We're here, we're queer, I'm sick of it
BY CHRISTOPHER OTT
Reasons abound as to why the lesbian & gay rights movement has had a
number of embarrassing setbacks recently (the military's "don't ask,
don't tell" policy, the Defense of Marriage Act, not to mention an
increase in hate crimes aimed at gays and lesbians). But the use of
"gay pride" as a slogan or rallying cry, however, is not one of them.
Matthew Shepard was not killed because of an overindulgence in "gay
pride" -- no matter what the occasion. He was killed because he chose to
live his life as honestly and openly as he possibly could.
Prejudice, as Leon Wieseltier of the New Republic put it, "is precisely
a feeling that is not based upon, and so cannot be revised by,
evidence." He was decrying anti-Semitism but could just as easily have
been discussing racism or homophobia:
The Pat Robertsons or Gary Bauers of the world don't care whether
lesbians and gays suddenly change from "gay pride" to "gay equality" as
the principle maxim of their call to equal rights under the law. And it
is the Robertsons and the Bauers of this world that we need to worry
about. The backlash against gays and lesbians Christopher Ott speaks
about isn't being led by "people like Will" -- ordinary fence-sitting
straight folk, slightly put off but nonetheless curious about all this
talk of "gay pride" -- but by a very small, determined, and highly
organized, minority of religious zealots. And they don't need
convenient evidence to hate us.
Being gay is a public declaration of a pride of ownership, as it were,
in one's sexuality, in the free expression of one's emotional and
psychological make-up. It is also a refusal to tie one's fate to evasion,
equivocation, distortion and deceit. The struggle to gain equality under the law for gays and lesbians and an equal measure of public space within which to fully live our lives will
not be won by excising "gay pride" from our political vocabulary. But
pride -- being "governed in one's words or actions by self-respect" (per Webster's
Dictionary) -- must surely be a step in the right direction.
-- Dana Gorbea-Leon
There are many paths to liberation from oppression: political activism, volunteer work, assimilation, or just developing a gym body and dancing with a head full of party drugs. I think all are valid.
Ott's and my perceptions are both colored by an important fact, though --
we live in places where the local battle for gay rights has been pretty
much won. The fact that I am gay has no effect on my day-to-day life in
Seattle. Same with his, I suspect, in Madison. Of course we find "pride" a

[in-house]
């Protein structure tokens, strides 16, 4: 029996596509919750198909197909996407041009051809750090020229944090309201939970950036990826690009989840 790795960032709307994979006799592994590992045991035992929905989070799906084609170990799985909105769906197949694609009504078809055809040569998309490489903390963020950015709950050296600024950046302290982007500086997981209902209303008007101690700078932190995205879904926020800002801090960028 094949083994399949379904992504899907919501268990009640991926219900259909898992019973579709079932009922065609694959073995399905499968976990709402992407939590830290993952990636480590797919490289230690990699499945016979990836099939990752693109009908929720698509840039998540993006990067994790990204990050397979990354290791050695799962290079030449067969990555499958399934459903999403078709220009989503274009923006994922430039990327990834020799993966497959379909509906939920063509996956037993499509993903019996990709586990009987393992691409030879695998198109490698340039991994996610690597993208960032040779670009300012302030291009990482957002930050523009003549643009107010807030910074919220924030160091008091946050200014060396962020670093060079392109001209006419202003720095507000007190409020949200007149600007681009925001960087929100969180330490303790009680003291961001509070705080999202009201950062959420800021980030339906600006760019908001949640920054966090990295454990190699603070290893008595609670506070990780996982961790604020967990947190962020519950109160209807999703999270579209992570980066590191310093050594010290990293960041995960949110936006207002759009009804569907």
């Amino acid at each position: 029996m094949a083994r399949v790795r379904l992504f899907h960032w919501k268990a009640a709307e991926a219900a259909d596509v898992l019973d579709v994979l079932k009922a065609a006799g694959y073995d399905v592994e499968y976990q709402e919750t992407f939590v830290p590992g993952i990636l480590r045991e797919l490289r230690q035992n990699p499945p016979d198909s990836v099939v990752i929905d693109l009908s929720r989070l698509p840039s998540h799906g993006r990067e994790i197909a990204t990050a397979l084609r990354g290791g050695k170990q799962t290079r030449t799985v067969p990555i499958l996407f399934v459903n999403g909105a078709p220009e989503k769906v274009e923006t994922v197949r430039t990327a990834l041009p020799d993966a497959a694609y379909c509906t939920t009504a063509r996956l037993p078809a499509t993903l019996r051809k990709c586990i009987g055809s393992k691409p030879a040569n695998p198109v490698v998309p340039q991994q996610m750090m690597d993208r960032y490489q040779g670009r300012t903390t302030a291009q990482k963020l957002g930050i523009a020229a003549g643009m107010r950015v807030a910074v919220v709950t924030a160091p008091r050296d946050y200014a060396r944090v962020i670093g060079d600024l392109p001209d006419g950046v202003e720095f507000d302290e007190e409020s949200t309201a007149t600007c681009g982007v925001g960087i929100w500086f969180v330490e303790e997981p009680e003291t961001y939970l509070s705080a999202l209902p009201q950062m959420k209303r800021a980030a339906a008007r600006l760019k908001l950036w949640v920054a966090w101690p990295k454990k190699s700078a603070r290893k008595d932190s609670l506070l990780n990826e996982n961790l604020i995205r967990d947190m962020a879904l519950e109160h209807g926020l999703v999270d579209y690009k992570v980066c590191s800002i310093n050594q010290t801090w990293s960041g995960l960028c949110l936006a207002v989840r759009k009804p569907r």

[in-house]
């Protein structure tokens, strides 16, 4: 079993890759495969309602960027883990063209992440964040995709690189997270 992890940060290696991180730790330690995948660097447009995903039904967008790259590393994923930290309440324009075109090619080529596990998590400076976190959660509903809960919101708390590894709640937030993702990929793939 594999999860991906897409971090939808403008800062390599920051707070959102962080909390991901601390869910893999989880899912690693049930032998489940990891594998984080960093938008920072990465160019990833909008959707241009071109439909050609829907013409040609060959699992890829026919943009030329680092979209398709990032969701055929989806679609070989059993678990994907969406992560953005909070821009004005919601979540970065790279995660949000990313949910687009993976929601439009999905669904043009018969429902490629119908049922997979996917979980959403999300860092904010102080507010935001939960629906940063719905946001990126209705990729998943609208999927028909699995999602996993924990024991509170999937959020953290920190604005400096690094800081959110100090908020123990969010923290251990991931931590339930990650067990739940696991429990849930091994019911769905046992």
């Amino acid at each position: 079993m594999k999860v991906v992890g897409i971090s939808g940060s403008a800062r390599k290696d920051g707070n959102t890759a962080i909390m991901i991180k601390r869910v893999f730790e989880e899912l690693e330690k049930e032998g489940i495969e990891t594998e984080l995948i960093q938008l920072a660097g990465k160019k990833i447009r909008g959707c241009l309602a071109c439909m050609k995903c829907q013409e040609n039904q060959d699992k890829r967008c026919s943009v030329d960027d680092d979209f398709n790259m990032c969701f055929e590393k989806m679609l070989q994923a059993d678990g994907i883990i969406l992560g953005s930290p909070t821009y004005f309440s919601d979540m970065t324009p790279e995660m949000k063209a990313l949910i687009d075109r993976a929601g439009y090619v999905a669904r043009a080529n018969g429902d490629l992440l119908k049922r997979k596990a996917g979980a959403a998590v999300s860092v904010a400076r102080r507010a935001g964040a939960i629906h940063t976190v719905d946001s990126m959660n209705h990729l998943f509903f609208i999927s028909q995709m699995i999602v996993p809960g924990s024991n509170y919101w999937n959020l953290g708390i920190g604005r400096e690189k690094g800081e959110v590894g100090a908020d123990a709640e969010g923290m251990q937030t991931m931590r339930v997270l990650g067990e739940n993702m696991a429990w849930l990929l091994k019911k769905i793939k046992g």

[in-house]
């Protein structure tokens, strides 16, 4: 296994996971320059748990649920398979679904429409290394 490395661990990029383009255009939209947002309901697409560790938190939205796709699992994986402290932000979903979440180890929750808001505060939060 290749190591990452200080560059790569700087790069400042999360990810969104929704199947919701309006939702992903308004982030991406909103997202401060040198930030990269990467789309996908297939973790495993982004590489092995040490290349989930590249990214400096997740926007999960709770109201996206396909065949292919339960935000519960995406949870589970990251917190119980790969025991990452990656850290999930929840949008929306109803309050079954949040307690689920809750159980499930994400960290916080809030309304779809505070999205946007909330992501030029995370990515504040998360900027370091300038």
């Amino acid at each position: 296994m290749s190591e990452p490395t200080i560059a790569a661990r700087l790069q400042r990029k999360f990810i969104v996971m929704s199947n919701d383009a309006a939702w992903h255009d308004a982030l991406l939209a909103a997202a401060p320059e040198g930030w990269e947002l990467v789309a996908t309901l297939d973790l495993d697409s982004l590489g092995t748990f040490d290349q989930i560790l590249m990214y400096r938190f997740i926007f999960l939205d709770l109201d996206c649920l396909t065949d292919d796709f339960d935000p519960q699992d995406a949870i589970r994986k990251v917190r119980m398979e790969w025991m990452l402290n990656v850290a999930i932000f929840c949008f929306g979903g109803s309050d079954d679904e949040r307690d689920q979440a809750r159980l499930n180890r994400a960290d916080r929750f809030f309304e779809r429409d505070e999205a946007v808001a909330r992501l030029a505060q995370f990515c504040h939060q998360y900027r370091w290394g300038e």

bit staid. An Alabama resident marching in the Birmingham pride parade
would have a significantly different view.
I don't think we should create "poster child" perceptions of
ourselves for the public, or argue among ourselves about the "right" way
to be gay or to organize or to fight oppression. Rather, we should all
commit to the very thing Chris did in that airport: just being honest. His few minutes of one-on-one interaction did more to touch a heart and head than $1 million worth of marketing and image manipulation could ever have done.
-- Randy Earwood
It is about time for gay men and women to move past the Methadone-like transitional drug of pride. I'm about as proud of being gay as I am of having brown hair; equality certainly deserves more air time. I would, however, add that the idea of a gay community/culture seems an equally transitional notion to me. I'm not convinced that there is anything that binds me to other gay people outside of who I sleep with and the experience of isolation and oppression that many of us share. This is enough for a support group surely, but is it enough to define a culture?
While I'm all for sexual expression and advocate promiscuity, fetishism and anything else by consenting adults, I don't think that trumpeting any of these things is helpful to the problems that many gay people still face getting equal job, housing and legal opportunities because of their sexual orientation. While more nudity, leather and drugs may be worth fighting for, gay people surely don't have a patent on them, and may be better served harnessing their political power more effectively and their bodies less publicly.
-- Laurence Schwartz
The biggest problem in gay politics lies not in whether or not
we party for pride; what we need to address is the very inequality
found in our own community. There is no national gay or lesbian
organization that actually seeks input from the national community.
Throughout the country, small groups meet to discuss local and national
issues, but there are no links between those organizations, no pipeline
to the elite who determine which issues to fight for. Queer Nation and Act-Up were two of the few that ever made a determined effort to link with one another on a national level and
those organizations were alternately exploited and then brutalized by the